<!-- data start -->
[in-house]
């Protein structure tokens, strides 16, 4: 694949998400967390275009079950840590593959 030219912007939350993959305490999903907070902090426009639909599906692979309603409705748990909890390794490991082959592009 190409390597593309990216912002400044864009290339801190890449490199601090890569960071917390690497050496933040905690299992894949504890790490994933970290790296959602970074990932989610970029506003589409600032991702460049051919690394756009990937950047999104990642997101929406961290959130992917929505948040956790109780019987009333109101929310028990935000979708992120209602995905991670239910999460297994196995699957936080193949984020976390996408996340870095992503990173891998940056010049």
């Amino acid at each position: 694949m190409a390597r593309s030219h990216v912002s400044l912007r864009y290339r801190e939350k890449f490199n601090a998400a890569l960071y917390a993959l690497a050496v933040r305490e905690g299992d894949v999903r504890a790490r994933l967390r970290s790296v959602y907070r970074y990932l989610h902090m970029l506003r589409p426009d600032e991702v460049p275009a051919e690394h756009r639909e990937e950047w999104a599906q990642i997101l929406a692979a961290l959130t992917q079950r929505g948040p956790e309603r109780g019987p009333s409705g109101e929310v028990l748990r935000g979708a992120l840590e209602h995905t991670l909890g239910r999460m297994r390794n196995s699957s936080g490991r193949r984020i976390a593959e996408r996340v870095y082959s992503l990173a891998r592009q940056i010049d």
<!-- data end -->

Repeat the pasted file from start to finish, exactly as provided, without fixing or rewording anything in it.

[in-house]
């Protein structure tokens, strides 16, 4: 694949998400967390275009079950840590593959 030219912007939350993959305490999903907070902090426009639909599906692979309603409705748990909890390794490991082959592009 190409390597593309990216912002400044864009290339801190890449490199601090890569960071917390690497050496933040905690299992894949504890790490994933970290790296959602970074990932989610970029506003589409600032991702460049051919690394756009990937950047999104990642997101929406961290959130992917929505948040956790109780019987009333109101929310028990935000979708992120209602995905991670239910999460297994196995699957936080193949984020976390996408996340870095992503990173891998940056010049």
């Amino acid at each position: 694949m190409a390597r593309s030219h990216v912002s400044l912007r864009y290339r801190e939350k890449f490199n601090a998400a890569l960071y917390a993959l690497a050496v933040r305490e905690g299992d894949v999903r504890a790490r994933l967390r970290s790296v959602y907070r970074y990932l989610h902090m970029l506003r589409p426009d600032e991702v460049p275009a051919e690394h756009r639909e990937e950047w999104a599906q990642i997101l929406a692979a961290l959130t992917q079950r929505g948040p956790e309603r109780g019987p009333s409705g109101e929310v028990l748990r935000g979708a992120l840590e209602h995905t991670l909890g239910r999460m297994r390794n196995s699957s936080g490991r193949r984020i976390a593959e996408r996340v870095y082959s992503l990173a891998r592009q940056i010049d």